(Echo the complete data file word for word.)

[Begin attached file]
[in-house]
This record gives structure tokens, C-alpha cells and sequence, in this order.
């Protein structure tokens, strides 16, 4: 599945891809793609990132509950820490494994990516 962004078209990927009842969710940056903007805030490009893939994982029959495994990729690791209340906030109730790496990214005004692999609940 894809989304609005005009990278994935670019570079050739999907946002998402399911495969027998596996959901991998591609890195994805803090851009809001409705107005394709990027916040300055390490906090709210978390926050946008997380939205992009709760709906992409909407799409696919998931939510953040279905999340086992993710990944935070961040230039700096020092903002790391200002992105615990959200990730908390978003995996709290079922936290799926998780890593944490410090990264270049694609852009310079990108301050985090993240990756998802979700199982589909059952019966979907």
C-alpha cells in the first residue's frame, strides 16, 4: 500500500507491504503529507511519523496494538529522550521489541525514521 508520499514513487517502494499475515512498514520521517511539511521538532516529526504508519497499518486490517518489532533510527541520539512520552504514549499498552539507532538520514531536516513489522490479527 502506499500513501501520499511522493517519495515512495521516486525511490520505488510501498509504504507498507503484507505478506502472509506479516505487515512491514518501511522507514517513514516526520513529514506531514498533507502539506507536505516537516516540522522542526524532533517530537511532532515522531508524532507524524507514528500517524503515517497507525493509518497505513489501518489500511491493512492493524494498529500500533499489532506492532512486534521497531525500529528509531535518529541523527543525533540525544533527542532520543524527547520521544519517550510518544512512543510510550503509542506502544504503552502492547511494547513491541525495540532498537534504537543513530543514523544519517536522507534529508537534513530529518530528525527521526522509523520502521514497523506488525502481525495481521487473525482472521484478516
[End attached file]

[in-house]
This record gives structure tokens, C-alpha cells and sequence, in this order.
């Protein structure tokens, strides 16, 4: 599945891809793609990132509950820490494994990516 962004078209990927009842969710940056903007805030490009893939994982029959495994990729690791209340906030109730790496990214005004692999609940 894809989304609005005009990278994935670019570079050739999907946002998402399911495969027998596996959901991998591609890195994805803090851009809001409705107005394709990027916040300055390490906090709210978390926050946008997380939205992009709760709906992409909407799409696919998931939510953040279905999340086992993710990944935070961040230039700096020092903002790391200002992105615990959200990730908390978003995996709290079922936290799926998780890593944490410090990264270049694609852009310079990108301050985090993240990756998802979700199982589909059952019966979907």
C-alpha cells in the first residue's frame, strides 16, 4: 500500500507491504503529507511519523496494538529522550521489541525514521 508520499514513487517502494499475515512498514520521517511539511521538532516529526504508519497499518486490517518489532533510527541520539512520552504514549499498552539507532538520514531536516513489522490479527 502506499500513501501520499511522493517519495515512495521516486525511490520505488510501498509504504507498507503484507505478506502472509506479516505487515512491514518501511522507514517513514516526520513529514506531514498533507502539506507536505516537516516540522522542526524532533517530537511532532515522531508524532507524524507514528500517524503515517497507525493509518497505513489501518489500511491493512492493524494498529500500533499489532506492532512486534521497531525500529528509531535518529541523527543525533540525544533527542532520543524527547520521544519517550510518544512512543510510550503509542506502544504503552502492547511494547513491541525495540532498537534504537543513530543514523544519517536522507534529508537534513530529518530528525527521526522509523520502521514497523506488525502481525495481521487473525482472521484478516